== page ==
Besides the differences in the chips, the quality of the drivers also differs between the various chips. Some chips have Windows drivers built-in to Windows or distributed through Windows Update, creating a plug-and-play experience. Other chips have drivers that reliably crash the operating system when you read and write significant amounts of data to the device. Linux is an exception in this, since the Linux drivers are written, maintained and checked by kernel developers instead of the chip manufacturer.

The FTDI is around the longest and was previously the only implementation available for USB to UART bridges. They were so common that a bridge was often called a FTDI, after the company name that made the converter chip. Nowadays, they are quickly taken over by much cheaper Chinese converter chips.

Fake FTDI chips

FTDI FT232 chips are pretty popular and relatively expensive (€3.50). This led to the rise of fake Chinese knock-offs. These imitations have the FTDI logo on them and work correctly, and are hard to tell from fakes.

FTDI was not happy with this. In 2014 they pushed a driver update that only works with real FTDI chips, and bricked counterfeit chips. Later they reverted this controversial behavior, but it severely damaged their reputation. Despite that, fake FT232 chips are still widely used and available.

Adapter differences

The cheapest adapters simply have an USB port and pin header directly connected to the chip. They typically expose only ground, positive voltage (Vcc), Rx and Tx, and not other data control modem lines such as RTS and CTS.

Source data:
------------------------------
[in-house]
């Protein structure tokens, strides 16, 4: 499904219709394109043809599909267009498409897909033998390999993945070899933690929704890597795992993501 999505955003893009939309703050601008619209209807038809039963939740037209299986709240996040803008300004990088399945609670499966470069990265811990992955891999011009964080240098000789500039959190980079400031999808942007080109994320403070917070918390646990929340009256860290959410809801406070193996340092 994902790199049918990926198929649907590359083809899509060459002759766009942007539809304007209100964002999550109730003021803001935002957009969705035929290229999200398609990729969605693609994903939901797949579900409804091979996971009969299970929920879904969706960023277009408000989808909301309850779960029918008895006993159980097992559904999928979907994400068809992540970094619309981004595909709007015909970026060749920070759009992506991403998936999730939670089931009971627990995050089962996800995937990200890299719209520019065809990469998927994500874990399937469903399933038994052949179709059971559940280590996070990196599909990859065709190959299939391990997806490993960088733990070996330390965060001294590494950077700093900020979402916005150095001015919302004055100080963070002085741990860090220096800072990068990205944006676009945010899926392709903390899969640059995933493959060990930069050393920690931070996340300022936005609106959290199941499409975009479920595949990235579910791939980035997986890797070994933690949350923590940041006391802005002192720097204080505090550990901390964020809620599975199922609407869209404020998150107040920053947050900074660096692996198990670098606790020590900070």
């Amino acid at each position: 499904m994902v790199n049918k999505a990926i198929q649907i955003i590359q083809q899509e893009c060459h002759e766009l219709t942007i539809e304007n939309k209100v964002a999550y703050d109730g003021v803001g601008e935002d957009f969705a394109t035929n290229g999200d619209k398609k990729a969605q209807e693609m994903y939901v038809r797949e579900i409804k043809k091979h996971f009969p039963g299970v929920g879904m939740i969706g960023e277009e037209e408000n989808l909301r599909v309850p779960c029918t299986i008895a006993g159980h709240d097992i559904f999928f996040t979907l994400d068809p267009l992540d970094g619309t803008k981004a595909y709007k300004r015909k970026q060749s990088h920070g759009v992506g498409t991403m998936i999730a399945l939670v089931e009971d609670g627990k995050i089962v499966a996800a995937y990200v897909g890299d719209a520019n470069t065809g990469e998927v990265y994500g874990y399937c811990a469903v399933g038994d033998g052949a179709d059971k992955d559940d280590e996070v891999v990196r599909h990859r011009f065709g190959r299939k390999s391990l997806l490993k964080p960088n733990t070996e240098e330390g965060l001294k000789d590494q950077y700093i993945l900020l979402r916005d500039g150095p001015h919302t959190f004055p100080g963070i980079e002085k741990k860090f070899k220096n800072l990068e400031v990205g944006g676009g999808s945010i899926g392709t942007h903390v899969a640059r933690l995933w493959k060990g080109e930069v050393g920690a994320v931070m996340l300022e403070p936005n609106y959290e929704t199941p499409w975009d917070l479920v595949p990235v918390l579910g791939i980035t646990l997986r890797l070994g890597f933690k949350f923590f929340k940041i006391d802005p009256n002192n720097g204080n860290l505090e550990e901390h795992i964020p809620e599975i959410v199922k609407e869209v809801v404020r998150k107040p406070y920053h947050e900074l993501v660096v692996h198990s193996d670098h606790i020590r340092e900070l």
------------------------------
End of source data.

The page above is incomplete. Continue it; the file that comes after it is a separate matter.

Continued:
There are also galvanically isolated adapters. These use the ground and Vcc of the device you want to communicate with, and don’t electrically connect the device with your computer. This protects your computer from high voltage, prevents ground loops, and reduces noise. These adapters are more expensive, but they may safe your computer’s life in case you ever connect the bridge to a high voltage by mistake.

Buyer’s guide

When picking a USB to UART bridge, keep these things in mind:

  • Voltage level. Determine the voltage level you want to use. Some bridges support both 3.3V and 5V, and there is a little jumper to switch voltage.
  • Drivers. Check whether the bridge you want to buy has drivers for your platform.
  • Blinking LEDs. They look cool and they can help you with troubleshooting.
  • USB connector. Some bridges plug right into your computer, but it is often nice to have a USB cable between your computer and your bridge so that you have more room on your desk. Bridges with mini-USB sockets are pretty common, but I prefer micro-USB sockets.